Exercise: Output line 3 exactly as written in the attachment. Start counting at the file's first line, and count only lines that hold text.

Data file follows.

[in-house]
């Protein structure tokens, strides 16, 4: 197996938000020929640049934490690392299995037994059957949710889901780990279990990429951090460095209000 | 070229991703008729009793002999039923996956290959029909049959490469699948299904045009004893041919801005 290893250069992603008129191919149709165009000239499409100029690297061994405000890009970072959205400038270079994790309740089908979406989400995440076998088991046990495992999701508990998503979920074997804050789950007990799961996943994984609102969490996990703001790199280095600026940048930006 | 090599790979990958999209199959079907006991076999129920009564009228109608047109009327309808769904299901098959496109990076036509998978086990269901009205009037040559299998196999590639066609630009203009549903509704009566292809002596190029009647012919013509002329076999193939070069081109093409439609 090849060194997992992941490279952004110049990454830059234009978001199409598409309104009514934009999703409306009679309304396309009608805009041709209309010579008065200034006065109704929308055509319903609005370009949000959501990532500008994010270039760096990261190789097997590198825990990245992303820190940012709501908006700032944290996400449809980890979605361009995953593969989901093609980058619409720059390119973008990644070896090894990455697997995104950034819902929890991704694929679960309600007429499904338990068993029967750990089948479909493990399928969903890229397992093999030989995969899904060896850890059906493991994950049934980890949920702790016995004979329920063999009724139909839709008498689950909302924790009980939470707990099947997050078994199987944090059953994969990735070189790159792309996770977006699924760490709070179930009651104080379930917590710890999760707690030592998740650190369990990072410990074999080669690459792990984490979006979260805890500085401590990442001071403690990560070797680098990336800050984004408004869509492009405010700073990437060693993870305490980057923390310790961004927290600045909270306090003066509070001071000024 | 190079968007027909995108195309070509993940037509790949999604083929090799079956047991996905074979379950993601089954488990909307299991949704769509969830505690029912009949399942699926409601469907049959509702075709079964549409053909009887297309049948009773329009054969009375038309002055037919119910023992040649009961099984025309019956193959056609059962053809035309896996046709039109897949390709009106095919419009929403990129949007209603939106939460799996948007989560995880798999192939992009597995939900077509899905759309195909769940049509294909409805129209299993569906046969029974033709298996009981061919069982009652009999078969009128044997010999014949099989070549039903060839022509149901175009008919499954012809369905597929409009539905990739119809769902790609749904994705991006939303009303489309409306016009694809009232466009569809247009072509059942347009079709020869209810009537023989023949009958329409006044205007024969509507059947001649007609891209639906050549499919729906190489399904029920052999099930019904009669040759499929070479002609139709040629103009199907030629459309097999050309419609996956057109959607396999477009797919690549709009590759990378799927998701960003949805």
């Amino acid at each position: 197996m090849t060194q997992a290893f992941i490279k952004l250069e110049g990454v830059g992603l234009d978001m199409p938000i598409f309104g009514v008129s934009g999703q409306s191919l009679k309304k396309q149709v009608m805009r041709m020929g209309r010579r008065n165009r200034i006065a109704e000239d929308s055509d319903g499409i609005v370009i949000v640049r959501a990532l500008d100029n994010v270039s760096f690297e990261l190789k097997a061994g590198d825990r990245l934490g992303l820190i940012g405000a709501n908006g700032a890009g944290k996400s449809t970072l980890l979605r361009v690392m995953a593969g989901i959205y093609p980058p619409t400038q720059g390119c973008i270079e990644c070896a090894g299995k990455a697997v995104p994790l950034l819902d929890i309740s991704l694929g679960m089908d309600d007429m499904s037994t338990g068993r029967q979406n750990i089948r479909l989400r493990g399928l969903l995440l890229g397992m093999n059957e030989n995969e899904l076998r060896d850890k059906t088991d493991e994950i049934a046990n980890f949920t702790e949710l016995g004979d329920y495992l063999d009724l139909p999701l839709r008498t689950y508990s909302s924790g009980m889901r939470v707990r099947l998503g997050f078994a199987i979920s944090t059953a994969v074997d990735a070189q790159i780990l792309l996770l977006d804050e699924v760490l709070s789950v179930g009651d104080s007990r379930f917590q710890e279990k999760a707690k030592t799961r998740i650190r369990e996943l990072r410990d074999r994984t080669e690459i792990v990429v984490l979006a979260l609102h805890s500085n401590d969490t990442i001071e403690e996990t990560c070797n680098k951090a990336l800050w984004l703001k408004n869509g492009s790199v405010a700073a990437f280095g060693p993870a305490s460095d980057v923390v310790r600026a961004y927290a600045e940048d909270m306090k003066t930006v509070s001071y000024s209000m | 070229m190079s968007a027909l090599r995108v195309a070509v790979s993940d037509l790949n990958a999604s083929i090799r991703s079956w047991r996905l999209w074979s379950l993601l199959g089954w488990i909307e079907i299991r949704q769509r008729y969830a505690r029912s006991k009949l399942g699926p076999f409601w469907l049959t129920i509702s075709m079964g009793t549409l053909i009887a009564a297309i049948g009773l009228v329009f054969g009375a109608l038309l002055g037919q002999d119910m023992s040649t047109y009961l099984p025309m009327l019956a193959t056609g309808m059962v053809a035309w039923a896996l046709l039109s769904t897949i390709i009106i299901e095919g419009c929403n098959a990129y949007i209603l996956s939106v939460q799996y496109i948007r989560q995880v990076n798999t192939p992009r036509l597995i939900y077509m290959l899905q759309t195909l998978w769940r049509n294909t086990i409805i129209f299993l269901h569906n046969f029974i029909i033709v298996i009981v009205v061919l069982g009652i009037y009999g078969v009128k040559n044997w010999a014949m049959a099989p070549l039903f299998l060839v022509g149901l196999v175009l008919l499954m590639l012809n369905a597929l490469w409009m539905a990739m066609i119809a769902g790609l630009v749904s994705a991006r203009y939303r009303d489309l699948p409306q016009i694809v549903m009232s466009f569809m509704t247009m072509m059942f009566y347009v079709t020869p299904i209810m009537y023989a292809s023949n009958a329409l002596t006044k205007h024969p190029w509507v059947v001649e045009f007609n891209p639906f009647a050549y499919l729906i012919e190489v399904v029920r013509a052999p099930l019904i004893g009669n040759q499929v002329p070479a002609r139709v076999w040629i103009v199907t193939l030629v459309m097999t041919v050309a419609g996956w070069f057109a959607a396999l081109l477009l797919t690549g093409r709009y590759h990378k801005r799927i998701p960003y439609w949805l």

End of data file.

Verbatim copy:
């Amino acid at each position: 197996m090849t060194q997992a290893f992941i490279k952004l250069e110049g990454v830059g992603l234009d978001m199409p938000i598409f309104g009514v008129s934009g999703q409306s191919l009679k309304k396309q149709v009608m805009r041709m020929g209309r010579r008065n165009r200034i006065a109704e000239d929308s055509d319903g499409i609005v370009i949000v640049r959501a990532l500008d100029n994010v270039s760096f690297e990261l190789k097997a061994g590198d825990r990245l934490g992303l820190i940012g405000a709501n908006g700032a890009g944290k996400s449809t970072l980890l979605r361009v690392m995953a593969g989901i959205y093609p980058p619409t400038q720059g390119c973008i270079e990644c070896a090894g299995k990455a697997v995104p994790l950034l819902d929890i309740s991704l694929g679960m089908d309600d007429m499904s037994t338990g068993r029967q979406n750990i089948r479909l989400r493990g399928l969903l995440l890229g397992m093999n059957e030989n995969e899904l076998r060896d850890k059906t088991d493991e994950i049934a046990n980890f949920t702790e949710l016995g004979d329920y495992l063999d009724l139909p999701l839709r008498t689950y508990s909302s924790g009980m889901r939470v707990r099947l998503g997050f078994a199987i979920s944090t059953a994969v074997d990735a070189q790159i780990l792309l996770l977006d804050e699924v760490l709070s789950v179930g009651d104080s007990r379930f917590q710890e279990k999760a707690k030592t799961r998740i650190r369990e996943l990072r410990d074999r994984t080669e690459i792990v990429v984490l979006a979260l609102h805890s500085n401590d969490t990442i001071e403690e996990t990560c070797n680098k951090a990336l800050w984004l703001k408004n869509g492009s790199v405010a700073a990437f280095g060693p993870a305490s460095d980057v923390v310790r600026a961004y927290a600045e940048d909270m306090k003066t930006v509070s001071y000024s209000m | 070229m190079s968007a027909l090599r995108v195309a070509v790979s993940d037509l790949n990958a999604s083929i090799r991703s079956w047991r996905l999209w074979s379950l993601l199959g089954w488990i909307e079907i299991r949704q769509r008729y969830a505690r029912s006991k009949l399942g699926p076999f409601w469907l049959t129920i509702s075709m079964g009793t549409l053909i009887a009564a297309i049948g009773l009228v329009f054969g009375a109608l038309l002055g037919q002999d119910m023992s040649t047109y009961l099984p025309m009327l019956a193959t056609g309808m059962v053809a035309w039923a896996l046709l039109s769904t897949i390709i009106i299901e095919g419009c929403n098959a990129y949007i209603l996956s939106v939460q799996y496109i948007r989560q995880v990076n798999t192939p992009r036509l597995i939900y077509m290959l899905q759309t195909l998978w769940r049509n294909t086990i409805i129209f299993l269901h569906n046969f029974i029909i033709v298996i009981v009205v061919l069982g009652i009037y009999g078969v009128k040559n044997w010999a014949m049959a099989p070549l039903f299998l060839v022509g149901l196999v175009l008919l499954m590639l012809n369905a597929l490469w409009m539905a990739m066609i119809a769902g790609l630009v749904s994705a991006r203009y939303r009303d489309l699948p409306q016009i694809v549903m009232s466009f569809m509704t247009m072509m059942f009566y347009v079709t020869p299904i209810m009537y023989a292809s023949n009958a329409l002596t006044k205007h024969p190029w509507v059947v001649e045009f007609n891209p639906f009647a050549y499919l729906i012919e190489v399904v029920r013509a052999p099930l019904i004893g009669n040759q499929v002329p070479a002609r139709v076999w040629i103009v199907t193939l030629v459309m097999t041919v050309a419609g996956w070069f057109a959607a396999l081109l477009l797919t690549g093409r709009y590759h990378k801005r799927i998701p960003y439609w949805l």